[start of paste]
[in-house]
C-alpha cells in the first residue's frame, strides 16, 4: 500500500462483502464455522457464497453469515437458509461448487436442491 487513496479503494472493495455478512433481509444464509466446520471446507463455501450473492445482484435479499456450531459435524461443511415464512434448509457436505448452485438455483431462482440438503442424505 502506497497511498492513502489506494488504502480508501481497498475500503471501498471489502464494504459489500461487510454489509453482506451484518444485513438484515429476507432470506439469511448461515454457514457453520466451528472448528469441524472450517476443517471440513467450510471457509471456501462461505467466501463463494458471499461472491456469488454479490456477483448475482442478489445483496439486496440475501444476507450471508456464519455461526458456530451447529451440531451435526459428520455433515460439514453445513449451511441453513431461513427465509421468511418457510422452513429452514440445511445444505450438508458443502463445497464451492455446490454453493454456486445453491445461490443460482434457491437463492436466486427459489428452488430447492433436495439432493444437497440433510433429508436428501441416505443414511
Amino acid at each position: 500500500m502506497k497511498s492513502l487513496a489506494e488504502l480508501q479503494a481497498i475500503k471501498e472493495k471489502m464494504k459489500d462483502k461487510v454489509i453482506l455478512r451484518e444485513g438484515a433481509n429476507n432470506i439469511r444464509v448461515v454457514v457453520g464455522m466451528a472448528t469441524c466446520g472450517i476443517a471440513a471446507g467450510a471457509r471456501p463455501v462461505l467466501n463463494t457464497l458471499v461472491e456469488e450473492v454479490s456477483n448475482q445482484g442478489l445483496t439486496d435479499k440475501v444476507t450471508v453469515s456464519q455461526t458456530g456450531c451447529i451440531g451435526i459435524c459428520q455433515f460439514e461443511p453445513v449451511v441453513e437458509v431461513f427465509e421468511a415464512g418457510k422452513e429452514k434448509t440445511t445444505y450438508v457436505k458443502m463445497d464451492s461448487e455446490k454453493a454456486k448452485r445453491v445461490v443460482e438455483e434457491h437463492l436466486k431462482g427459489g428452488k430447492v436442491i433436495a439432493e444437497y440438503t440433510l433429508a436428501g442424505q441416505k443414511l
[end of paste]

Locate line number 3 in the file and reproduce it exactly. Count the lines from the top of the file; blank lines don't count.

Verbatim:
Amino acid at each position: 500500500m502506497k497511498s492513502l487513496a489506494e488504502l480508501q479503494a481497498i475500503k471501498e472493495k471489502m464494504k459489500d462483502k461487510v454489509i453482506l455478512r451484518e444485513g438484515a433481509n429476507n432470506i439469511r444464509v448461515v454457514v457453520g464455522m466451528a472448528t469441524c466446520g472450517i476443517a471440513a471446507g467450510a471457509r471456501p463455501v462461505l467466501n463463494t457464497l458471499v461472491e456469488e450473492v454479490s456477483n448475482q445482484g442478489l445483496t439486496d435479499k440475501v444476507t450471508v453469515s456464519q455461526t458456530g456450531c451447529i451440531g451435526i459435524c459428520q455433515f460439514e461443511p453445513v449451511v441453513e437458509v431461513f427465509e421468511a415464512g418457510k422452513e429452514k434448509t440445511t445444505y450438508v457436505k458443502m463445497d464451492s461448487e455446490k454453493a454456486k448452485r445453491v445461490v443460482e438455483e434457491h437463492l436466486k431462482g427459489g428452488k430447492v436442491i433436495a439432493e444437497y440438503t440433510l433429508a436428501g442424505q441416505k443414511l